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  1. I have experienced this in my Avanti as well when it's really cold. I believe what may be happening is that the diaphragm and seals inside the brake booster become stiff at cold temps and cannot function properly until it warms up a bit.
  2. Javier, The expansion valve will be connected to one of the hoses going to the evaporator. You'll need to peel back the black insulation to get to it. The capillary tube goes between the expansion valve and the evaporator, and is used to cycle the compressor on/off to maintain the temperature set with the control knob.
  3. Kodjo, Is the diagram you provided for an Avanti? I did not change the position of the expansion valve; it is mounted on the supply side to the evaporator. If it were on the outlet side the system would not work.
  4. As Kodjo stated, you should be able to get to the expansion valve through the opening above the right ( passenger side) console panel.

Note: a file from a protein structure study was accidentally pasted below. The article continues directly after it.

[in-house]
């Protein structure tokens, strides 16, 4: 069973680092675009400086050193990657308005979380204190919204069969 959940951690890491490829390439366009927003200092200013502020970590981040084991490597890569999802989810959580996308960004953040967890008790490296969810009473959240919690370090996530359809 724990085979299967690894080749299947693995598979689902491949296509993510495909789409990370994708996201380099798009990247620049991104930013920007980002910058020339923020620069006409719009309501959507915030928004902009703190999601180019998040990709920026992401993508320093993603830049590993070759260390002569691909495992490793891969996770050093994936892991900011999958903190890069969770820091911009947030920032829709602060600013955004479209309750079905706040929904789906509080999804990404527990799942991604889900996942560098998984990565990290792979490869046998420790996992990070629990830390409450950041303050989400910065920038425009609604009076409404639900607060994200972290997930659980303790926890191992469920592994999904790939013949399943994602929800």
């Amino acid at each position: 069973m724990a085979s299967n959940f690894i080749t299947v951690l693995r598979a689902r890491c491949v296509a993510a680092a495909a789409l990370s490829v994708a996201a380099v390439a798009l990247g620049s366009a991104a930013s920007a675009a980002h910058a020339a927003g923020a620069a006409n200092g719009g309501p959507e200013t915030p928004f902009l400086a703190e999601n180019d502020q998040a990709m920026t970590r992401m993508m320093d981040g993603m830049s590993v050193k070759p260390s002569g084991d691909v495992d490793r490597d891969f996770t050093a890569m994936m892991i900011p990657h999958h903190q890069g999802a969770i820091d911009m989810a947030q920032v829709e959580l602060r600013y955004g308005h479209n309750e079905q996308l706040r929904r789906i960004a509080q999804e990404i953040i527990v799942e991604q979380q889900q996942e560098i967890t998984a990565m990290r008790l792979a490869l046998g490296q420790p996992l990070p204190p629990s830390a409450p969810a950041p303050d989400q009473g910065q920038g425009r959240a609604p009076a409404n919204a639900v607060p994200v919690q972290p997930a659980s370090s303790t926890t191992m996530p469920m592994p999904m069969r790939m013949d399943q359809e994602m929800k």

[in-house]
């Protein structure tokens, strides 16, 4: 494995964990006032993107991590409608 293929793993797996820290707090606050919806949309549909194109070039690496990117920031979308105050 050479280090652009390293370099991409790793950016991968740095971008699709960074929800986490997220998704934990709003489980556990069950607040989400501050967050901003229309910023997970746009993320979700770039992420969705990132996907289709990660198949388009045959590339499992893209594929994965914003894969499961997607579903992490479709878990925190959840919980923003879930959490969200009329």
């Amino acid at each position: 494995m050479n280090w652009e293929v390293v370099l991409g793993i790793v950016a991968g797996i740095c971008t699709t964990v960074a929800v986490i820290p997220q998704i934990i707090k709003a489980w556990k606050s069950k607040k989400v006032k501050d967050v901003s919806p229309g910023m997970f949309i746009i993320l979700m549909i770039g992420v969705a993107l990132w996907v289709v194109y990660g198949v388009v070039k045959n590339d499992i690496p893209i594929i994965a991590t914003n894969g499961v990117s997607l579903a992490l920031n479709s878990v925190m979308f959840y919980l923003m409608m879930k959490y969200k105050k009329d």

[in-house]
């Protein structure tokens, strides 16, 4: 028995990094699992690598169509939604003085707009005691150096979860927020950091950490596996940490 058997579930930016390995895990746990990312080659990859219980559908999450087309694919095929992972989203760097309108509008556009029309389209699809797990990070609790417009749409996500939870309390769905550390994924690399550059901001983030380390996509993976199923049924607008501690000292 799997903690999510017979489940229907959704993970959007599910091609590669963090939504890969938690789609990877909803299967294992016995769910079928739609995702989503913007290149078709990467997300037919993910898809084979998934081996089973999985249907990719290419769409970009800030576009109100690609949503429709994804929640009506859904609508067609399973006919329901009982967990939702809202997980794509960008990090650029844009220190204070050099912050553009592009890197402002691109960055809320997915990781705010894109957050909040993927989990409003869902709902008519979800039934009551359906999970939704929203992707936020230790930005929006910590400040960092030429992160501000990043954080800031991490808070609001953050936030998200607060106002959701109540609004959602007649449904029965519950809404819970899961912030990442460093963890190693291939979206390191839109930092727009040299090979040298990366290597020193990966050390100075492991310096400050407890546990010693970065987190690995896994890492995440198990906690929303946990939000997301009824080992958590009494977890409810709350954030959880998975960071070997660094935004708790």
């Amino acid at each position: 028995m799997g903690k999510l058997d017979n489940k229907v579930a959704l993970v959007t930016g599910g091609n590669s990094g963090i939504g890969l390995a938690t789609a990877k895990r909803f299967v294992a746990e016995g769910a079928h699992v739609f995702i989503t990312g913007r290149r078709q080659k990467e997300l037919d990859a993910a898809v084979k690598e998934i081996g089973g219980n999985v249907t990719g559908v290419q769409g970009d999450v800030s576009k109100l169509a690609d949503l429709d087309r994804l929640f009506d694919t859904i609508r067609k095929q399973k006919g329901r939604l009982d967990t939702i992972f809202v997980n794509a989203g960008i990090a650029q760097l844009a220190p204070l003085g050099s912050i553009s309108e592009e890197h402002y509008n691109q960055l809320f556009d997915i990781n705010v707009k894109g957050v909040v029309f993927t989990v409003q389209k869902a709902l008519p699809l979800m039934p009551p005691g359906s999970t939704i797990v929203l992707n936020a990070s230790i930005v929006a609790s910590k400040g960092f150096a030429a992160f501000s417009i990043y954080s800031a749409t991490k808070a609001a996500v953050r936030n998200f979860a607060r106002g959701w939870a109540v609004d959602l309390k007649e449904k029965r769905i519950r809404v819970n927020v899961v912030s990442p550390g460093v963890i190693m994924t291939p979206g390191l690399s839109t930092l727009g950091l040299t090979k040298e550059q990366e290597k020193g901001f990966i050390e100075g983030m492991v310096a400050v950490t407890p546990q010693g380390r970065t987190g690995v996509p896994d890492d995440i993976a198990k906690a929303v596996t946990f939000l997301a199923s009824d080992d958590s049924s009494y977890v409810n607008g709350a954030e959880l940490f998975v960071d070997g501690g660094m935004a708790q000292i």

5. 4 small questions: 1) is there a typo in your expansion valve number? I found a 33076-VUI. Yes, you're correct - I made a typo; sorry! 2) *where* is the Drier located? On mine, the receiver/drier is located on the passenger side inner fender. I'll try to post a pic. 3) *IF* I wanted to go ahead and replace the evaporator, did yours have any identifying size/type/model that would allow me to hunt for replacement? I can maybe save that for last and see if the current one works, but if I'm going to replace the expansion valve, maybe it could all just happen at once. I'm not aware of any numbers on the evaporator; perhaps I just didn't notice at the time. If you wanted to replace it you could see what aftermarket one had similar dimensions or contact Dan Booth at Nostalgic Motors, or another Avanti parts vendor and see if they have one. 4) are you happy with the results and the parts? anything you would do different? I measured and will go for the larger 22" wide condenser (23" would be perfect but thats not an option I can see). Yes I'm very happy with the results and would not do anything differently. I live in AZ now and it will cool quite well even when its 110 outside. The only problems I've had were a couple of leaks from the crimps of the hose fittings (and this didn't occur until years later), which required me to have one of the hoses re-made a couple of years ago. For this project to be successful make sure you're not letting in hot air from the outside through missing firewall grommets, worn or missing seals at the footwell vents, etc. thanks so much for all that help! I feel I am well on the way now. You're welcome! And by the way, since all Avantis are a little different your installation will probably differ slightly, and since this is not a "bolt-in" kit be prepared to do a little fabricating for things like mounting brackets. The Vintage Air catalog is a great source for information too. There are other old car air-conditioning vendors out there that are probably helpful as well.